Thomas Bilson: Difference between revisions

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==Legacy==
It was said of him, that he "carried prelature in his very aspect." [[Anthony Wood (antiquary)|Anthony Wood]] proclaimed him so "complete in divinity, so well skilled in languages, so read in the Fathers and Schoolmen, so judicious is making use of his readings, that at length he was found to be no longer a soldier, but a commander in chief in the spiritual warfare, especially when he became a bishop!" Bilson is also remembered for being hawkish against recusant Roman Catholics.<ref>Michael C. Questier, ''Conversion, Politics and Religion in England, 1580–1625'' (1996), note p. 189.</ref> [[Henry Parker (pamphleteer)|Henry Parker]] drew on both Bilson and [[Richard Hooker]] in his pamphlet writing around the time of [[English Civil War]].<ref>Michael Mendle, ''Henry Parker and the English Civil War: The Political Thought of the Public's 'Privado' '' (2003), p. 63.</ref>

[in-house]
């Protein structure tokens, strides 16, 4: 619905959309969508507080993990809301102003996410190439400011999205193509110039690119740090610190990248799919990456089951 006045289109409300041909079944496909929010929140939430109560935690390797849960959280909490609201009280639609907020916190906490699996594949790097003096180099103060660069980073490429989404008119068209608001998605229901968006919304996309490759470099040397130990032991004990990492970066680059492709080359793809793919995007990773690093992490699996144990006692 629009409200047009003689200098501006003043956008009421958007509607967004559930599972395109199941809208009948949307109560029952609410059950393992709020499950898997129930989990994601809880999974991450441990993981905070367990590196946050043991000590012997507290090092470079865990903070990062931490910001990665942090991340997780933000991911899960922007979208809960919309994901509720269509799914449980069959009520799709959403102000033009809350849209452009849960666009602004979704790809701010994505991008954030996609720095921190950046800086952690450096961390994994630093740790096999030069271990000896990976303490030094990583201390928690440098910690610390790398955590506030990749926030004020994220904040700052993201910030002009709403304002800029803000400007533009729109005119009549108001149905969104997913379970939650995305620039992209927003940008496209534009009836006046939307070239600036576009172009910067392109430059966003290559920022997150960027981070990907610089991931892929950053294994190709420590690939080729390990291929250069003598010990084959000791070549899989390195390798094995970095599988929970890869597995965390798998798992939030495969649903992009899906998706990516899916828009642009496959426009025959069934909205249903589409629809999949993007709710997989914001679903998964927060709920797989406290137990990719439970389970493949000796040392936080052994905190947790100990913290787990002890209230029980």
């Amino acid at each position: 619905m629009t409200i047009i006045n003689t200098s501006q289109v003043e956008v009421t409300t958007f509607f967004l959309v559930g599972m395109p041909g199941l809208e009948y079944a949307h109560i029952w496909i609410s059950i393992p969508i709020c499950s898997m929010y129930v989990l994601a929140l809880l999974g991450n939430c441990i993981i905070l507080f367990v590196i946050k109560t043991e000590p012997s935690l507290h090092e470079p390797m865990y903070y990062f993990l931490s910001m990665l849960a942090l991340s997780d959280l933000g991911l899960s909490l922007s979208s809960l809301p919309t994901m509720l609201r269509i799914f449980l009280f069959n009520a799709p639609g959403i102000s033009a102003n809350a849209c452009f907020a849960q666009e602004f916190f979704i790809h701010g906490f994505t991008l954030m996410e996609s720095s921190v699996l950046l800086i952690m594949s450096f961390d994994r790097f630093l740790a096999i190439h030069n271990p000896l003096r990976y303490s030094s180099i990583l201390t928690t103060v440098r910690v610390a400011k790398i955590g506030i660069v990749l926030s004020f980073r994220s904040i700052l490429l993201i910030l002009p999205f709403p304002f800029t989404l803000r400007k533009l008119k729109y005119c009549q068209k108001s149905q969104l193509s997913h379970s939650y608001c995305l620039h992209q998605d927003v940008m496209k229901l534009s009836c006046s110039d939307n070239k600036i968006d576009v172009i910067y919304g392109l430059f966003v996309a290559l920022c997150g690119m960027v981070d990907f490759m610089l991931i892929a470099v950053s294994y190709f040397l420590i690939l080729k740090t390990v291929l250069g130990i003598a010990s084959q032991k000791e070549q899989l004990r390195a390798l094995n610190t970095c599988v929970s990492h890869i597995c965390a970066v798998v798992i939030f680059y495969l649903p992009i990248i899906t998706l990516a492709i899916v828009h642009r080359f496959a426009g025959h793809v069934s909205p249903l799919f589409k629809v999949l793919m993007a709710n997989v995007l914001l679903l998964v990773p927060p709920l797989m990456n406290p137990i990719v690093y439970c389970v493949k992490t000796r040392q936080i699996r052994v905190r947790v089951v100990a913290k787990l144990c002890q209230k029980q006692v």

Bilson had argued for resistance to a Roman Catholic prince. A century later, [[Richard Baxter]] drew on Bilson in proposing and justifying the deposition of [[James II of England|James II]].<ref>William M. Lamont, ''Richard Baxter and the Millennium'' (1979), p. 29.</ref> What Bilson had envisaged in 1585 was a "wild" scenario or [[Counterfactual history|counterfactual]], a Roman Catholic monarch of England: its relevance to practical politics came much later.<ref>William Lamont, ''Puritanism and Historical Controversy'' (1996), pp. 56–8.</ref>